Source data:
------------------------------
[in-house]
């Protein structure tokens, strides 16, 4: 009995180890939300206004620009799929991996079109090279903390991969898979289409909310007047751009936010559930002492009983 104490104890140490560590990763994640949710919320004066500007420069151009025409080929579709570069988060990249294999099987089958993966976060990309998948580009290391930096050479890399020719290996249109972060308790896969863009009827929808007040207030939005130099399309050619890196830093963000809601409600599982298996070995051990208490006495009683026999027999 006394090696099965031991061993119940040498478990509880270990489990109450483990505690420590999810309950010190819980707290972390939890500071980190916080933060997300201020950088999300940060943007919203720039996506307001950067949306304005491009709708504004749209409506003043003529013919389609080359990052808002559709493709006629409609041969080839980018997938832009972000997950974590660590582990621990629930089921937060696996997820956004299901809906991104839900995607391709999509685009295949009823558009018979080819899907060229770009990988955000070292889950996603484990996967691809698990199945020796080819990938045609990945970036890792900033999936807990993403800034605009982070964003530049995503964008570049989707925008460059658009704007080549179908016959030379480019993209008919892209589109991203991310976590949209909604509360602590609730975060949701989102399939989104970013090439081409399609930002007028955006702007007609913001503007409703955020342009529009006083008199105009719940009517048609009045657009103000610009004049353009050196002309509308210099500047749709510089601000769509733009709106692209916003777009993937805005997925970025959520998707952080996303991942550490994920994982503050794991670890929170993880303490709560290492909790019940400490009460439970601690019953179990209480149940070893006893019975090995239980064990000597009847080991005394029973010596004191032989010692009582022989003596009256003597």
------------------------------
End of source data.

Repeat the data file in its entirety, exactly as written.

[in-house]
């Protein structure tokens, strides 16, 4: 009995180890939300206004620009799929991996079109090279903390991969898979289409909310007047751009936010559930002492009983 104490104890140490560590990763994640949710919320004066500007420069151009025409080929579709570069988060990249294999099987089958993966976060990309998948580009290391930096050479890399020719290996249109972060308790896969863009009827929808007040207030939005130099399309050619890196830093963000809601409600599982298996070995051990208490006495009683026999027999 006394090696099965031991061993119940040498478990509880270990489990109450483990505690420590999810309950010190819980707290972390939890500071980190916080933060997300201020950088999300940060943007919203720039996506307001950067949306304005491009709708504004749209409506003043003529013919389609080359990052808002559709493709006629409609041969080839980018997938832009972000997950974590660590582990621990629930089921937060696996997820956004299901809906991104839900995607391709999509685009295949009823558009018979080819899907060229770009990988955000070292889950996603484990996967691809698990199945020796080819990938045609990945970036890792900033999936807990993403800034605009982070964003530049995503964008570049989707925008460059658009704007080549179908016959030379480019993209008919892209589109991203991310976590949209909604509360602590609730975060949701989102399939989104970013090439081409399609930002007028955006702007007609913001503007409703955020342009529009006083008199105009719940009517048609009045657009103000610009004049353009050196002309509308210099500047749709510089601000769509733009709106692209916003777009993937805005997925970025959520998707952080996303991942550490994920994982503050794991670890929170993880303490709560290492909790019940400490009460439970601690019953179990209480149940070893006893019975090995239980064990000597009847080991005394029973010596004191032989010692009582022989003596009256003597």